Local preferences for public procurement arise from numerous sources and are increasing.  Botswana law restricts 35 service sectors to Botswana citizens.  The trade ministry has historically granted exceptions for large foreign-owned chain stores, but since 2016 it has only granted approval in cases where a localization agreement was reached with the applicant company.  Botswana is currently in the process of implementing a Citizens Economic Empowerment (CEE) Law, which will require foreign companies to outsource at least 50% of their services/projects to citizen-owned companies.

In Botswana, personal relationships established telephonically, or preferably in person, are essential to establishing effective business relationships.  Meeting partners face-to-face is important.  Formality and respect for protocol are valued in Botswana and facilitate good relationships.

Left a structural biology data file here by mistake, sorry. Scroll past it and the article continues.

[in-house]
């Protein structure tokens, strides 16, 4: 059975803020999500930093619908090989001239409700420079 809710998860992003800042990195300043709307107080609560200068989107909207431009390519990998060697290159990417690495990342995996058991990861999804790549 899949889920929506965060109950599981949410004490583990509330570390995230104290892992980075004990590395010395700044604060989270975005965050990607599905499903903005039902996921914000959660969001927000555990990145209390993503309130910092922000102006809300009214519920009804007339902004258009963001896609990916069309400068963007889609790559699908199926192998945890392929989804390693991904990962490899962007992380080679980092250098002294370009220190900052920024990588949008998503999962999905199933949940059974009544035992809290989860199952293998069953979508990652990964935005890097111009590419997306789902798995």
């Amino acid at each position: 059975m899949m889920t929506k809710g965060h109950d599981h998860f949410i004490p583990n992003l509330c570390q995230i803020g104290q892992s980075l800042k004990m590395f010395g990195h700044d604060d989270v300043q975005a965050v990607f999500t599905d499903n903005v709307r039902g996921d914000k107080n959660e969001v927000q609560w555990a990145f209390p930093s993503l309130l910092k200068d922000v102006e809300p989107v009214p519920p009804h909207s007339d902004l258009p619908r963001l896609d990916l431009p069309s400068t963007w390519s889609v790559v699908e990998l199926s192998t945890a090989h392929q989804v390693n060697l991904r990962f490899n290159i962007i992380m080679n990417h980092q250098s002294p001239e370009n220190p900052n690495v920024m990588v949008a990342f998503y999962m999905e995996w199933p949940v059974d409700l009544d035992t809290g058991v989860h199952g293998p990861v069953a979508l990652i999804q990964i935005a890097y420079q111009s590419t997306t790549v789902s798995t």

It is most effective to tie one’s project to declared GoB goals of diversifying the national economy away from dependence on diamond revenues, creating employment, and developing skills and capacity in discussions with any GoB official.

Sources: Trade.Gov

Cabanga Media Group publishes of thoughtful economic and business commentary magazines and online media, in several African markets, that include South Africa, Botswana, East Africa Community, Ethiopia, Egypt, Nigeria, and Zambia.